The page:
How On-Demand Hardware and Software Impacts Engineering Development

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Every engineer running simulations has experienced the struggle of formulating a computation or simulation job and being unable to solve it due to hardware or software resource constraints.  At Rescale, our goal is to eliminate these constraints and ultimately empower engineers to move up a level of abstraction toward simulation- and model-based design [mbd].  On-demand access to hardware and software resources changes how engineers can approach and solve the next generation of engineering challenges.

Most engineers have a basic level of access to internal high performance computing (HPC) clusters and simulation software–but access to on-demand resources opens up a broad set of new engineering problems that can be solved.  Often, engineers are trained to solve their problems within these given constraints and do the best job they can with set timelines. This results in an under-representation for the real demand and opportunity if access to hardware and software were ubiquitous.  Access to on-demand hardware and simulation software resources dramatically changes how engineers are able to utilize simulation in the product development process.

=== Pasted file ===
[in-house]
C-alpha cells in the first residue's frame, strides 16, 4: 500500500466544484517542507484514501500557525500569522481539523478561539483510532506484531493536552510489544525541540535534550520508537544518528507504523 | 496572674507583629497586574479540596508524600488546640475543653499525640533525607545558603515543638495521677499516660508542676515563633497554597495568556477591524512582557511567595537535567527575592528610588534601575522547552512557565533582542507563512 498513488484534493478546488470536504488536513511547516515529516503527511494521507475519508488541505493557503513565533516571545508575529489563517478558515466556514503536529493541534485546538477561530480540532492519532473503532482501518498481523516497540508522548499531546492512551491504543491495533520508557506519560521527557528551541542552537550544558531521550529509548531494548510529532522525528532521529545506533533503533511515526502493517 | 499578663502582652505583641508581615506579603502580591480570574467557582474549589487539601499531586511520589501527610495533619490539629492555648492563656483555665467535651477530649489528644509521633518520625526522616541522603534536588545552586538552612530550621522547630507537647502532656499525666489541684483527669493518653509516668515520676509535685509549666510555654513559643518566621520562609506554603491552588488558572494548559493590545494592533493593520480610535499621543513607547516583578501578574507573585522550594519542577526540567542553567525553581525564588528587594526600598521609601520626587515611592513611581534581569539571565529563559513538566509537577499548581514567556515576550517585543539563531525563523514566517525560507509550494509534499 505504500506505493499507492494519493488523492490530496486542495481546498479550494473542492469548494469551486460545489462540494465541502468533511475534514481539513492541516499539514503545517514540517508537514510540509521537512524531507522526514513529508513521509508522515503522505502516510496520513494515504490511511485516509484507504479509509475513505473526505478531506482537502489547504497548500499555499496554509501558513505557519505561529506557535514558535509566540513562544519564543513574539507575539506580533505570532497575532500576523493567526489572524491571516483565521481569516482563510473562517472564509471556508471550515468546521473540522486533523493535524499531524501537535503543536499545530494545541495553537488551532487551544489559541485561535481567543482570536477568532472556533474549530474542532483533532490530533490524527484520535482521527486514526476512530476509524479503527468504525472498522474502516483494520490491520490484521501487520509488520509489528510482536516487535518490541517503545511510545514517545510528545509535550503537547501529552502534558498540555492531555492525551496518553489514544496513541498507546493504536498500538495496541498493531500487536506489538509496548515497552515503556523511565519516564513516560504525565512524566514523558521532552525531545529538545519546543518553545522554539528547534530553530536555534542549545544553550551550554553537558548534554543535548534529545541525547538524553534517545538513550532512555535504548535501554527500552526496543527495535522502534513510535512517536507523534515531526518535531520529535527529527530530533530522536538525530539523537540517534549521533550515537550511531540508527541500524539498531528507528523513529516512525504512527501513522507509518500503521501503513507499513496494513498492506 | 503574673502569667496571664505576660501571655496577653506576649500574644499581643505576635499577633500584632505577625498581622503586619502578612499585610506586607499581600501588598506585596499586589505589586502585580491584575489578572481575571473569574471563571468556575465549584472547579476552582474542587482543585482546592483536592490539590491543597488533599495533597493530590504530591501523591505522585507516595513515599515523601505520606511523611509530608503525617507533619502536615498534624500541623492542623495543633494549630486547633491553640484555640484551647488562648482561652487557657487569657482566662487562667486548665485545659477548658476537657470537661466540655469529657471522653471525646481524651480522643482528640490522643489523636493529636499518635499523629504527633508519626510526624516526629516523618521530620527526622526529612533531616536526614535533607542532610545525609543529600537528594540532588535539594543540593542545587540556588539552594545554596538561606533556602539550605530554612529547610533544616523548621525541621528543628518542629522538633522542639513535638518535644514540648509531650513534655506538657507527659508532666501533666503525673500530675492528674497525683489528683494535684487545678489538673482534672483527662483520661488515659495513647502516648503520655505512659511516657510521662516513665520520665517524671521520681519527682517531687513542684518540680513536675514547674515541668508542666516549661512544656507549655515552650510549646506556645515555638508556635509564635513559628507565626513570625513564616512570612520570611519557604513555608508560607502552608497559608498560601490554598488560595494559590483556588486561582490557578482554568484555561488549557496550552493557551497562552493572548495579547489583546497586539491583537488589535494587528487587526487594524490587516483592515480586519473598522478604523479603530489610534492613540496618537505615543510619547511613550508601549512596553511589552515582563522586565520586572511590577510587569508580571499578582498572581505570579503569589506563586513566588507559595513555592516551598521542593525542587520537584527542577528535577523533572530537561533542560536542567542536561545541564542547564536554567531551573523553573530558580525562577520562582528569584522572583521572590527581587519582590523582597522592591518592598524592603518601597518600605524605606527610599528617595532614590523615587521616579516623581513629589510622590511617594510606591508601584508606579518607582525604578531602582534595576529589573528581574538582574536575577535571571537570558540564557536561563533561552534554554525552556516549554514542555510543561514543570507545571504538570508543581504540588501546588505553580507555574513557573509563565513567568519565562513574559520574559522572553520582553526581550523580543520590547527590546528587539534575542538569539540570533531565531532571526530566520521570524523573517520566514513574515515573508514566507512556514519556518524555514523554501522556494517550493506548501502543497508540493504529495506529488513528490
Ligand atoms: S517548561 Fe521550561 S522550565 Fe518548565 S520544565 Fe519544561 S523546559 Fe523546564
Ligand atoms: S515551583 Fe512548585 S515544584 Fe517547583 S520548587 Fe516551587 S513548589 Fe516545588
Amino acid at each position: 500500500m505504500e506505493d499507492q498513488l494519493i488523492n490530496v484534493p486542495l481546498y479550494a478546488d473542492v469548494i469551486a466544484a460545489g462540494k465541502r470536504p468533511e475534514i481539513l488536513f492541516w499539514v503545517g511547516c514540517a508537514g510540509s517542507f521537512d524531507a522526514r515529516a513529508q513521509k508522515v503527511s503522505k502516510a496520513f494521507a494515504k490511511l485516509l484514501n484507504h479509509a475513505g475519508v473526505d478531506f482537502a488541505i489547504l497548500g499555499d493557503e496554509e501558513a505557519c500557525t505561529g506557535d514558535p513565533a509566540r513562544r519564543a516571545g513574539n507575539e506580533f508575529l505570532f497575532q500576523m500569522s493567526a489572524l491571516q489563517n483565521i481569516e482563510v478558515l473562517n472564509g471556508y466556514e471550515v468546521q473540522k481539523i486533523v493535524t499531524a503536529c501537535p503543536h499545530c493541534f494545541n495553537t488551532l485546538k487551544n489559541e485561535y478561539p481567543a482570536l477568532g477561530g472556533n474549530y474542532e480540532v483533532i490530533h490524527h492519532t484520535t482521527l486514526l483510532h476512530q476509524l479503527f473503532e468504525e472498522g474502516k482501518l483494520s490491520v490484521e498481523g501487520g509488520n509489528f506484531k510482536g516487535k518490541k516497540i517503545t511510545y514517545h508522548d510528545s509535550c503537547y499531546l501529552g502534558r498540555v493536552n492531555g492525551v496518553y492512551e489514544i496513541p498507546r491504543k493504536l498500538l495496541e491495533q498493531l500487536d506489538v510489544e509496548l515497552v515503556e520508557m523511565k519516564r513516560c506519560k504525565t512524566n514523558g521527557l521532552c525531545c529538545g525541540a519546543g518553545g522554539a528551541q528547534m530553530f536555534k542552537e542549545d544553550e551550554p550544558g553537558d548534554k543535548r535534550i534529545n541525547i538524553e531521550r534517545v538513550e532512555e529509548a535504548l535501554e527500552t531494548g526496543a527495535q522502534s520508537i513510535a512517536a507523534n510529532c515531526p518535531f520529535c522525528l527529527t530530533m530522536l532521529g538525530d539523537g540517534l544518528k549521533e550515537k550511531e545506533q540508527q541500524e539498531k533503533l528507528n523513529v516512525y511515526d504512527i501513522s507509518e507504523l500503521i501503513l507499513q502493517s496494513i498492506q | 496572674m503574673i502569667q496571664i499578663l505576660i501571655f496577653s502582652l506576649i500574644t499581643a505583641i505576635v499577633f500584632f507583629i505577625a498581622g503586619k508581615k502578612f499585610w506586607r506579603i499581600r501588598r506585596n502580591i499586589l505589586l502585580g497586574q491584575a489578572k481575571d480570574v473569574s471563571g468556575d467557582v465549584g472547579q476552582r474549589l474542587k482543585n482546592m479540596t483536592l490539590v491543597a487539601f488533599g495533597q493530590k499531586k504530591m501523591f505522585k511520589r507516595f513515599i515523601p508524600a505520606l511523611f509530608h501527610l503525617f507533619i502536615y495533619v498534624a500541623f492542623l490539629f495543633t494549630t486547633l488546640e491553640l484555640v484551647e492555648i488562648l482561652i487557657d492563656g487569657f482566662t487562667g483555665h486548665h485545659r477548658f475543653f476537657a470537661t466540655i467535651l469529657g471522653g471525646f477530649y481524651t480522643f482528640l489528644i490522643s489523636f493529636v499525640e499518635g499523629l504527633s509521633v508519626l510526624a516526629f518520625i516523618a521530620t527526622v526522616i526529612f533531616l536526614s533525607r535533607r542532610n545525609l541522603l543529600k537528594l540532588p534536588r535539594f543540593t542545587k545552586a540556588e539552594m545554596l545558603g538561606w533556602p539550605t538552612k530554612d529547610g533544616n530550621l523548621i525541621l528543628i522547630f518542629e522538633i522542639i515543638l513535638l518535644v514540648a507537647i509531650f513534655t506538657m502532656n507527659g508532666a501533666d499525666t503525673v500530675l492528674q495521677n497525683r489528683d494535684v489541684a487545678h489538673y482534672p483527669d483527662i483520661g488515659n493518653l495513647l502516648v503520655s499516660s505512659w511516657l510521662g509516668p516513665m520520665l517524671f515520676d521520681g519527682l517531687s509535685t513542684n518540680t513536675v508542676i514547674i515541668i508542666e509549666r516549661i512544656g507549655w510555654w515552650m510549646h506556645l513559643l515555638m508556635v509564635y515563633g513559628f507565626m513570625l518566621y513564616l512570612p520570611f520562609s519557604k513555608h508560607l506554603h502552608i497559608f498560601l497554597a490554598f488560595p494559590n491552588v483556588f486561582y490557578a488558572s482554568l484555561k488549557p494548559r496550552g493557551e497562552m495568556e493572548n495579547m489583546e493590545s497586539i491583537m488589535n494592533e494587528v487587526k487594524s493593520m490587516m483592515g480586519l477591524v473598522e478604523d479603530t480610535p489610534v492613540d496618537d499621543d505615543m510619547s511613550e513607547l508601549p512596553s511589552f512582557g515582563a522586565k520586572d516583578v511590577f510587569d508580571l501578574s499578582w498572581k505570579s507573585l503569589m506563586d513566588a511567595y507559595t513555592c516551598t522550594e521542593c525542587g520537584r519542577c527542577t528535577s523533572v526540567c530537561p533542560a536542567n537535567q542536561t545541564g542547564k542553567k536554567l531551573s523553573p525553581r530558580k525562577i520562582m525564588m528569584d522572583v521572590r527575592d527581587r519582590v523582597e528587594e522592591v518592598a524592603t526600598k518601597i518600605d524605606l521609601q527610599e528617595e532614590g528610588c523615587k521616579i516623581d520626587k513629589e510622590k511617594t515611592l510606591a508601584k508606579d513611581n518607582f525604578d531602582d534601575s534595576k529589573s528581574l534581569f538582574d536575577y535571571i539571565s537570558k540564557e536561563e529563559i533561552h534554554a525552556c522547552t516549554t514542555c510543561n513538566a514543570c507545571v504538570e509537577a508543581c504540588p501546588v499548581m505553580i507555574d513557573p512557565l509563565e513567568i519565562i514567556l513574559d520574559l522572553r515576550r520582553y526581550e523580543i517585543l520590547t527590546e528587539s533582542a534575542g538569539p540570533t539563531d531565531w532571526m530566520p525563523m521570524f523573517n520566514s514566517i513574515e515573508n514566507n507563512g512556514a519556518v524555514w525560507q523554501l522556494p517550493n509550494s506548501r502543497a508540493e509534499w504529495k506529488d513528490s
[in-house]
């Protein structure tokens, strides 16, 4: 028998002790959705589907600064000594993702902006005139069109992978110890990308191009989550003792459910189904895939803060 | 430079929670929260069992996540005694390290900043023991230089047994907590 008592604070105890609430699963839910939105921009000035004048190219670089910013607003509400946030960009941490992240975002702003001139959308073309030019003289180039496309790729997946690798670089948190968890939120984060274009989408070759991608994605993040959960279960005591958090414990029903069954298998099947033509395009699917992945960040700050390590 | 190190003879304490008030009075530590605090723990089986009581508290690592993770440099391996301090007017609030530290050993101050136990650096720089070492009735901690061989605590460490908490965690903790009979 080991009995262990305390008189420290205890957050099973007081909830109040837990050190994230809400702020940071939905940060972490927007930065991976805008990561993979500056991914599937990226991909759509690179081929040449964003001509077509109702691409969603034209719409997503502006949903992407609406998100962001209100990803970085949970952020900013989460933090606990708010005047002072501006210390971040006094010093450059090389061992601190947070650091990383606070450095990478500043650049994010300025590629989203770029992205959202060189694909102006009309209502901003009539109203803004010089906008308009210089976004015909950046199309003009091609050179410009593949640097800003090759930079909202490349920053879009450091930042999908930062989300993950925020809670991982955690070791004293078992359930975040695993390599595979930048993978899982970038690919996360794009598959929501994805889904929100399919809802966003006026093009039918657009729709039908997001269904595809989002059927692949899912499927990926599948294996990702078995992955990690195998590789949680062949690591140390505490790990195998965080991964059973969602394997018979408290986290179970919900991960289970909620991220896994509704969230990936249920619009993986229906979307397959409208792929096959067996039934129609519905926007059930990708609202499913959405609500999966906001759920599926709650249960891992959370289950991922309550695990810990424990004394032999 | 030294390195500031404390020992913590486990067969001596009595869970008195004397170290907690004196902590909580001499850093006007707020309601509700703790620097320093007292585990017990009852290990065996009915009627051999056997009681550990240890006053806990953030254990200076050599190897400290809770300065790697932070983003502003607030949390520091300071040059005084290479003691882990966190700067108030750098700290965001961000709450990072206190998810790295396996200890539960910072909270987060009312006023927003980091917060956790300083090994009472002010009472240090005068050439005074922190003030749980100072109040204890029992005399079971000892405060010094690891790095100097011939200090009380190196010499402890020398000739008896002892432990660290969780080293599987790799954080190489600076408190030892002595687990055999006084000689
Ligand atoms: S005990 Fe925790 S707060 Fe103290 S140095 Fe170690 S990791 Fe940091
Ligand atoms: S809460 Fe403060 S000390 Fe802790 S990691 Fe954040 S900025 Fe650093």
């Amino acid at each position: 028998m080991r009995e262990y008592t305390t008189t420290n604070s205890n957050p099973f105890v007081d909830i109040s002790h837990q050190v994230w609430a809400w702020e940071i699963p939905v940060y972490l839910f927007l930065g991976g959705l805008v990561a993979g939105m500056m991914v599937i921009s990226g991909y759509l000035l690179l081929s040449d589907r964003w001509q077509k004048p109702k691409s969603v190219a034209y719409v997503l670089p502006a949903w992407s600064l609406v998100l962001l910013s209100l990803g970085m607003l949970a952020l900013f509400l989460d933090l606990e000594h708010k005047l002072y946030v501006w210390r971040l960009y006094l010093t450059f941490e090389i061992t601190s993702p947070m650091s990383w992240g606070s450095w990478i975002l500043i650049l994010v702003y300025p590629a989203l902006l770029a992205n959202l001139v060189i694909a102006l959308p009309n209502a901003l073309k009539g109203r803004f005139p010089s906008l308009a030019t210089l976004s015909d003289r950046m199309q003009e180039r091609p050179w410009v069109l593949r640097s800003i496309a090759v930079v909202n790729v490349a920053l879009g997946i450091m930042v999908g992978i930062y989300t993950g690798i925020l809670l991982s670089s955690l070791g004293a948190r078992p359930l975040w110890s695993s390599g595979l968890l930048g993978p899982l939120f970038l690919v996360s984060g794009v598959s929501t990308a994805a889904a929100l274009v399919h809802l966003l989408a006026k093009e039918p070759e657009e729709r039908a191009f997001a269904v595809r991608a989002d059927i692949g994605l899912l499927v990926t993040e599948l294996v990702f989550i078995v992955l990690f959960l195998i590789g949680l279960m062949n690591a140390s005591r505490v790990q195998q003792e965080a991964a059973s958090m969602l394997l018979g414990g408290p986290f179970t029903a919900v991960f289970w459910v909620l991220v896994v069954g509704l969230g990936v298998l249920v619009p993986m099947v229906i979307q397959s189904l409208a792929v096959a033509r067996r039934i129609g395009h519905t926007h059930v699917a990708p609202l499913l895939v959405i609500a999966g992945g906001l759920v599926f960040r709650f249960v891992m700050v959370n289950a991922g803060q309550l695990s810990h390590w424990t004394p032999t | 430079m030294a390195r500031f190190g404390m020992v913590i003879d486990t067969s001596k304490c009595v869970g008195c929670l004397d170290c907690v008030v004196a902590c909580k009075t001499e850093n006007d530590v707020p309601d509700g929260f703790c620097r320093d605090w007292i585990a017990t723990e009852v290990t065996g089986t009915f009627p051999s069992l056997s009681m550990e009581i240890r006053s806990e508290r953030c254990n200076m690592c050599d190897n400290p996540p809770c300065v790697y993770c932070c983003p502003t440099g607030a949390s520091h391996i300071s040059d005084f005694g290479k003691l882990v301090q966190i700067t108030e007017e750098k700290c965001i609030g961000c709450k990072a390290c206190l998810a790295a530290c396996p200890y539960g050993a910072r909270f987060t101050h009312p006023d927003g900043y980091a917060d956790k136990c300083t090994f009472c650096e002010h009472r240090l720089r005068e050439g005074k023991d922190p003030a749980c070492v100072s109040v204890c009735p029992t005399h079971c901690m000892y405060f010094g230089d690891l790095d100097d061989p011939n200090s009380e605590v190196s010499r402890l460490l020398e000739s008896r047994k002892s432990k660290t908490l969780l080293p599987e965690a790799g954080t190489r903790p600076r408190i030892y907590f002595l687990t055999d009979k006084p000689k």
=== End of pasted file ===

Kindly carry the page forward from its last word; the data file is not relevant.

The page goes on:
Lowering barriers to entry
At the most basic level, access to on-demand hardware and software resources dramatically lowers the barrier to entry for engineers to start running computational analyses. Significant upfront investments in hardware infrastructure or annual software licensing fees are not required with on-demand access as they have been in the past.

Higher fidelity models
Simulation models with higher fidelity designs can often give more accurate and higher confidence simulation results.  With access to variable on-demand HPC resources, engineers can significantly increase the fidelity of simulation models without the need to invest in additional HPC hardware.

Broader design space exploration
Linearly scaling out simulations through parameter sweeps or designs of experiment (DOE) can be an extremely powerful way to better understand how specific elements of a model affect the outcome and provide critical engineering insights.  Access to on-demand resources has a dramatic impact on these applications–commoditizing the incremental cost of a simulation and providing engineers and scientists the ability to run as many scenarios concurrently as they desire.

Algorithmic design development
Engineering models for complex systems have millions of parts and parameters which can be varied by engineers–often making a complete brute force search [bfs] of the entire design space impractical.  Optimization techniques, statistical methods, machine learning algorithms, and other tools can be utilized to more intelligently explore these design spaces.  A single function evaluation for these tools can involve the execution of a full simulation model that requires significant hardware and software resources.  The ability to seamlessly execute these simulations is a critical enabler for simulation workflows that use this type of algorithmic approach.